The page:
Prostate cancer is an androgen-dependent tumor with a prolonged latency between initial malignant transformation and clinical expression, which are features well-suited to disease prevention efforts.7 Progression from tumor inception to invasive carcinoma often takes decades, allowing sufficient time for intervention.9 Chemoprevention strategies that use high-risk target populations, particularly those with premalignant lesions , have the greatest potential to identify promising agents in a time-efficient manner.98 The results of focused studies such as these can then be confirmed in large-scale trials applied to the general population. The ability to alter the hormonal environment of the host provides an excellent opportunity to interrupt the multistep process that results in clinical expression of the disease.7 Advances in our understanding of the process of carcinogenesis and the availability of promising new chemopreventive agents, including those producing reversible androgen deprivation, have the potential to favorably affect the morbidity and mortality of prostate cancer in the foreseeable future.
TABLE 51-2. Upper Normal Age-Specific Limits for Prostate-Specific Antigen in Men without Prostate Cancer
Jaspreet S. Sandhu, Peter N. Schlegel, in, 2004
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When Prostate Cancer Reappears
Prostate cancer may show up elsewhere in the body orafter treatmentreappear in the prostate or elsewhere. These cancers are:
Recurrent prostate cancer: This is a cancer that returns to the prostate after treatment. Its also called a local recurrence. Prostate cancer treatment is designed to kill cancerous cells, but it may leave some undetected cells behind.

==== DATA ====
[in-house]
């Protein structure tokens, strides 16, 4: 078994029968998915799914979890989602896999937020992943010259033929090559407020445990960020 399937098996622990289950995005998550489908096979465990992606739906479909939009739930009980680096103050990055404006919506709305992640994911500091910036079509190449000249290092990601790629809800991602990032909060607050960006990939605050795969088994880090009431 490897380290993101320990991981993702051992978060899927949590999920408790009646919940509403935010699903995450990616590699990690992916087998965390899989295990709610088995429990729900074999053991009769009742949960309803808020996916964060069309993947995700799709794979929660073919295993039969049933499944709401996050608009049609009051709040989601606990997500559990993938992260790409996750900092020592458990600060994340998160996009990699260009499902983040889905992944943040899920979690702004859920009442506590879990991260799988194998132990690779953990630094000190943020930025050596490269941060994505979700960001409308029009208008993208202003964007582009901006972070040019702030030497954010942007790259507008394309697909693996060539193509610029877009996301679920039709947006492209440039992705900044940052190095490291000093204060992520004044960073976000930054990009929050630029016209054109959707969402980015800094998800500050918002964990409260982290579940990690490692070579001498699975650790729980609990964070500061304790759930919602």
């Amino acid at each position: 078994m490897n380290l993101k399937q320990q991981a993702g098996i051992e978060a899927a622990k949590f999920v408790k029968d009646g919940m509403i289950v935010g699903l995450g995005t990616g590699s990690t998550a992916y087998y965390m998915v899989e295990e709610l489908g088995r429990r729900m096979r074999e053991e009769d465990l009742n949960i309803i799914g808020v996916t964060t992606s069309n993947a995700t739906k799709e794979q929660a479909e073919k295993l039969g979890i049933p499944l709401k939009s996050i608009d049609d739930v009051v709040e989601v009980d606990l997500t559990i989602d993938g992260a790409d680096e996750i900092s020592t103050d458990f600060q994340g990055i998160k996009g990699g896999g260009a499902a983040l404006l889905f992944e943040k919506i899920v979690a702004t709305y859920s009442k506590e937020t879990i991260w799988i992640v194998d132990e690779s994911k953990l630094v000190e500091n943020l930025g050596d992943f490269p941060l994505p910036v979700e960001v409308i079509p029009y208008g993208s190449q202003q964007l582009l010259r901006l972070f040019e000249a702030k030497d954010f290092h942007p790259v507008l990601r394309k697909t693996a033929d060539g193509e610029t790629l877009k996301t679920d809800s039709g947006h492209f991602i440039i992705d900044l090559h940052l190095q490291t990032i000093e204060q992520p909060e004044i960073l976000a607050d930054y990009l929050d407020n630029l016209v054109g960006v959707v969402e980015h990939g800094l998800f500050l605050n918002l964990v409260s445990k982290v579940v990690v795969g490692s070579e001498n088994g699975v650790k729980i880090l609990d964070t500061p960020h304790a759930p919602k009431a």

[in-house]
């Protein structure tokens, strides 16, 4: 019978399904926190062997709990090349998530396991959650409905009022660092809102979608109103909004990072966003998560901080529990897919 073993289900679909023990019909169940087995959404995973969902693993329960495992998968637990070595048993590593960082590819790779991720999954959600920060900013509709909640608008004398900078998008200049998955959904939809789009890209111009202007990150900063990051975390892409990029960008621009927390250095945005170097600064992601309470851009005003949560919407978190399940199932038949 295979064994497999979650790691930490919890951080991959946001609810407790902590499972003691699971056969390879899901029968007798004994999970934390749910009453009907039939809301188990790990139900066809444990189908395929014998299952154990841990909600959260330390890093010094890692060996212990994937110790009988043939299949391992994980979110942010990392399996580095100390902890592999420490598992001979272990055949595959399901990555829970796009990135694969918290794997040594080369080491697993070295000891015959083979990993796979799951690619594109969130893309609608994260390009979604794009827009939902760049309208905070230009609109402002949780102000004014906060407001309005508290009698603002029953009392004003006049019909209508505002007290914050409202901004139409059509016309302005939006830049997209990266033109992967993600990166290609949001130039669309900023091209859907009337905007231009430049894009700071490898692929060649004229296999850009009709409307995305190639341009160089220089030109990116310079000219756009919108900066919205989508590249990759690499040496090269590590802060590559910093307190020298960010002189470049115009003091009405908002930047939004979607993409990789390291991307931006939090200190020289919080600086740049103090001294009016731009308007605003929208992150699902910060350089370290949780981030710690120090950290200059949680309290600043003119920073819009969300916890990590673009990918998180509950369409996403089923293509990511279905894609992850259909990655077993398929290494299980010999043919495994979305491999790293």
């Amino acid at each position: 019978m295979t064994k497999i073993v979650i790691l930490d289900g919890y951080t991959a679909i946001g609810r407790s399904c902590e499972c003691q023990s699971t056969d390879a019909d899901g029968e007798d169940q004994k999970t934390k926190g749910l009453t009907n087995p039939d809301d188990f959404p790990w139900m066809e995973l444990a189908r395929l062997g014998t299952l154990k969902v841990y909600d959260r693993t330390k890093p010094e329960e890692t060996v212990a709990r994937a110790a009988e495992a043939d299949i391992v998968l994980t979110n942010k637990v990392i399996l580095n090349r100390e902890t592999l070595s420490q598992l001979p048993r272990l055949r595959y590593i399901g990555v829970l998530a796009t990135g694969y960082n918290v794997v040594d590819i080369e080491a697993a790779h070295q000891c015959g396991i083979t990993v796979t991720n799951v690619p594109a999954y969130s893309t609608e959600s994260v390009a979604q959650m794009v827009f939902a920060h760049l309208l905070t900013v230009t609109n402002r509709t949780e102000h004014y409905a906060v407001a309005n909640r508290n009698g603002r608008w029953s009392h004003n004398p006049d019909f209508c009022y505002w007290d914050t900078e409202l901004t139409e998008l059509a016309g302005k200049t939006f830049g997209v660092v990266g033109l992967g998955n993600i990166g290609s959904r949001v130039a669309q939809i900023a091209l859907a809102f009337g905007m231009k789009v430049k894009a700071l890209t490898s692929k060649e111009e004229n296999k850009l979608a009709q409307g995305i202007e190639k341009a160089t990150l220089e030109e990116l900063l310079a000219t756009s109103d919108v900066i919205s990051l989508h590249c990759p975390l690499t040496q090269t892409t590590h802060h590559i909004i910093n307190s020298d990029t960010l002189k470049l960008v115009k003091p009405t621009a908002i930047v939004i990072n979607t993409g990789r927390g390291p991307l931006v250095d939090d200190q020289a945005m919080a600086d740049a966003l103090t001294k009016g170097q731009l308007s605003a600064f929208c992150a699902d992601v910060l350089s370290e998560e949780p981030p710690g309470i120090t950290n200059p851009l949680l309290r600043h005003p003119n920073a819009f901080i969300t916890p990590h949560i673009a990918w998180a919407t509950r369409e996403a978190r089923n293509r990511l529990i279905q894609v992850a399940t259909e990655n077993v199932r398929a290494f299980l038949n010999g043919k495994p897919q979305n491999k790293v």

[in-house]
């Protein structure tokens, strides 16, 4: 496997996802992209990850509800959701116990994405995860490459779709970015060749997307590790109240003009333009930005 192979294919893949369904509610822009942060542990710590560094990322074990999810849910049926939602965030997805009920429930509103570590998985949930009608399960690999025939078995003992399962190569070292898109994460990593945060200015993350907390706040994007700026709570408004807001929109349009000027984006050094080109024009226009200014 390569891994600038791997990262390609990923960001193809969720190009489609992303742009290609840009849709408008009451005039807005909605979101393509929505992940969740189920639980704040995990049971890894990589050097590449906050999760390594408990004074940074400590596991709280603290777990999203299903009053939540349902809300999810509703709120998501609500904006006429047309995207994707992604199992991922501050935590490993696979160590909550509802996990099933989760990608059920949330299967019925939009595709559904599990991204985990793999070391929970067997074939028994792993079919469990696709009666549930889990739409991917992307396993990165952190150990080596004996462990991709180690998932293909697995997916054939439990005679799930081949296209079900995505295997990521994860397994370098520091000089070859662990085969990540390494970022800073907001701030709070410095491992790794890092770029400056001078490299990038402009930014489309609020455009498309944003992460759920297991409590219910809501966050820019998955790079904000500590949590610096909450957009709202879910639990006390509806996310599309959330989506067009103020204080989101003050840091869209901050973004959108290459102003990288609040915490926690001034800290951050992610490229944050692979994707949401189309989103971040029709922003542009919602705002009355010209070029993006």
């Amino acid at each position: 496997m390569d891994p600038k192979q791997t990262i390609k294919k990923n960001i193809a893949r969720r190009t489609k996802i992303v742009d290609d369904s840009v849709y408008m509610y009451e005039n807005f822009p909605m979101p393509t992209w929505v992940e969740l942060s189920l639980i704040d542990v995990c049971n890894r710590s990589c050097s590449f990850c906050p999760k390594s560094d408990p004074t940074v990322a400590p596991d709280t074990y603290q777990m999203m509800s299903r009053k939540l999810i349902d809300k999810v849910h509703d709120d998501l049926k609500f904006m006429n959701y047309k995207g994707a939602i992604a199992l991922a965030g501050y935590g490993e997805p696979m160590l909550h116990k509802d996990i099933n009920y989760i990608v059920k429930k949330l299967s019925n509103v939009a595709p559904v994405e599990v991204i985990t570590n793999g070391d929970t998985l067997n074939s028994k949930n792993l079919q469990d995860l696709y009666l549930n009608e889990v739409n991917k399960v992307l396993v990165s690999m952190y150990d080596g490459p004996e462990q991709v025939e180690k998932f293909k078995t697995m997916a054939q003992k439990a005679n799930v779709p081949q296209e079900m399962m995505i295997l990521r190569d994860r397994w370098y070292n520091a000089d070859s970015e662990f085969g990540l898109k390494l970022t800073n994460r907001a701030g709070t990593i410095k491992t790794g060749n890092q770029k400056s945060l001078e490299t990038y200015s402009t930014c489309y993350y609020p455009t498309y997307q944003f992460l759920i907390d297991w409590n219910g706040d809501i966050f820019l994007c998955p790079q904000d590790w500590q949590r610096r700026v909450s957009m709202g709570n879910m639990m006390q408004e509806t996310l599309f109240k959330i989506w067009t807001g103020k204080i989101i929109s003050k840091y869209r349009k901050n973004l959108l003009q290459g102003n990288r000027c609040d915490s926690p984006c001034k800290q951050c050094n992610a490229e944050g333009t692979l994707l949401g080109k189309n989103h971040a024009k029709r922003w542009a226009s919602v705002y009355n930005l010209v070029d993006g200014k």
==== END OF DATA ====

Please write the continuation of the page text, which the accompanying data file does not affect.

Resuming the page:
Metastatic prostate cancer:
Reducing The Cancer Burden
Between 30 and 50% of cancers can currently be prevented by avoiding risk factors and implementing existing evidence-based prevention strategies. The cancer burden can also be reduced through early detection of cancer and appropriate treatment and care of patients who develop cancer. Many cancers have a high chance of cure if diagnosed early and treated appropriately.
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How Deadly Is Prostate Cancer
Heres one of prostate cancers key contradictions. Its common about 13 in every 100 American men, for example, will develop it during their life but its mostly not dangerous. That is, the cancerous cells will grow but wont leave the prostate and get into other organs. And yet, of the 13 Americans who contract prostate cancer, two or three will die from it.